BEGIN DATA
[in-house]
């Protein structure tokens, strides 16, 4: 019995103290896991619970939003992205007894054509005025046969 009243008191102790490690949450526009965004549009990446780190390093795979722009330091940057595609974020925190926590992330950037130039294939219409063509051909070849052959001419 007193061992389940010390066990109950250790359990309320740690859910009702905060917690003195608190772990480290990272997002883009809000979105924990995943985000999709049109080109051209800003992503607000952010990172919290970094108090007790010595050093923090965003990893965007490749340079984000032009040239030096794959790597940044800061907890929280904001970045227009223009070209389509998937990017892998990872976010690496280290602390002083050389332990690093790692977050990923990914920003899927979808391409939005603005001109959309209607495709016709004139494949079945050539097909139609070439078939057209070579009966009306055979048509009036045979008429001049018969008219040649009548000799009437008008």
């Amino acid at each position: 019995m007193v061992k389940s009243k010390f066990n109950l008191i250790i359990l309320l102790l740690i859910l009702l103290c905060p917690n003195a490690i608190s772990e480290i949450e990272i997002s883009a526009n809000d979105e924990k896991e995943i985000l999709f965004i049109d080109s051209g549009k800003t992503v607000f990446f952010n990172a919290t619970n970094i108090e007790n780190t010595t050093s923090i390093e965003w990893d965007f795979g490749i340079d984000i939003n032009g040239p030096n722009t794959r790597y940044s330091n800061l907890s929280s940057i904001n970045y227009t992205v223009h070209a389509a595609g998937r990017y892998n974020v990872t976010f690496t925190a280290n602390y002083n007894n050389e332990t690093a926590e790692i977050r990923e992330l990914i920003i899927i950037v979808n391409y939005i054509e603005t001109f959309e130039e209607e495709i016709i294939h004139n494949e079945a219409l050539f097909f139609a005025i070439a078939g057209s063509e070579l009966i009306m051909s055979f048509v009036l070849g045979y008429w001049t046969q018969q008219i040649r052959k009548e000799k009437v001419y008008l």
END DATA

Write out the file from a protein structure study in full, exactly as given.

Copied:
[in-house]
């Protein structure tokens, strides 16, 4: 019995103290896991619970939003992205007894054509005025046969 009243008191102790490690949450526009965004549009990446780190390093795979722009330091940057595609974020925190926590992330950037130039294939219409063509051909070849052959001419 007193061992389940010390066990109950250790359990309320740690859910009702905060917690003195608190772990480290990272997002883009809000979105924990995943985000999709049109080109051209800003992503607000952010990172919290970094108090007790010595050093923090965003990893965007490749340079984000032009040239030096794959790597940044800061907890929280904001970045227009223009070209389509998937990017892998990872976010690496280290602390002083050389332990690093790692977050990923990914920003899927979808391409939005603005001109959309209607495709016709004139494949079945050539097909139609070439078939057209070579009966009306055979048509009036045979008429001049018969008219040649009548000799009437008008």
């Amino acid at each position: 019995m007193v061992k389940s009243k010390f066990n109950l008191i250790i359990l309320l102790l740690i859910l009702l103290c905060p917690n003195a490690i608190s772990e480290i949450e990272i997002s883009a526009n809000d979105e924990k896991e995943i985000l999709f965004i049109d080109s051209g549009k800003t992503v607000f990446f952010n990172a919290t619970n970094i108090e007790n780190t010595t050093s923090i390093e965003w990893d965007f795979g490749i340079d984000i939003n032009g040239p030096n722009t794959r790597y940044s330091n800061l907890s929280s940057i904001n970045y227009t992205v223009h070209a389509a595609g998937r990017y892998n974020v990872t976010f690496t925190a280290n602390y002083n007894n050389e332990t690093a926590e790692i977050r990923e992330l990914i920003i899927i950037v979808n391409y939005i054509e603005t001109f959309e130039e209607e495709i016709i294939h004139n494949e079945a219409l050539f097909f139609a005025i070439a078939g057209s063509e070579l009966i009306m051909s055979f048509v009036l070849g045979y008429w001049t046969q018969q008219i040649r052959k009548e000799k009437v001419y008008l």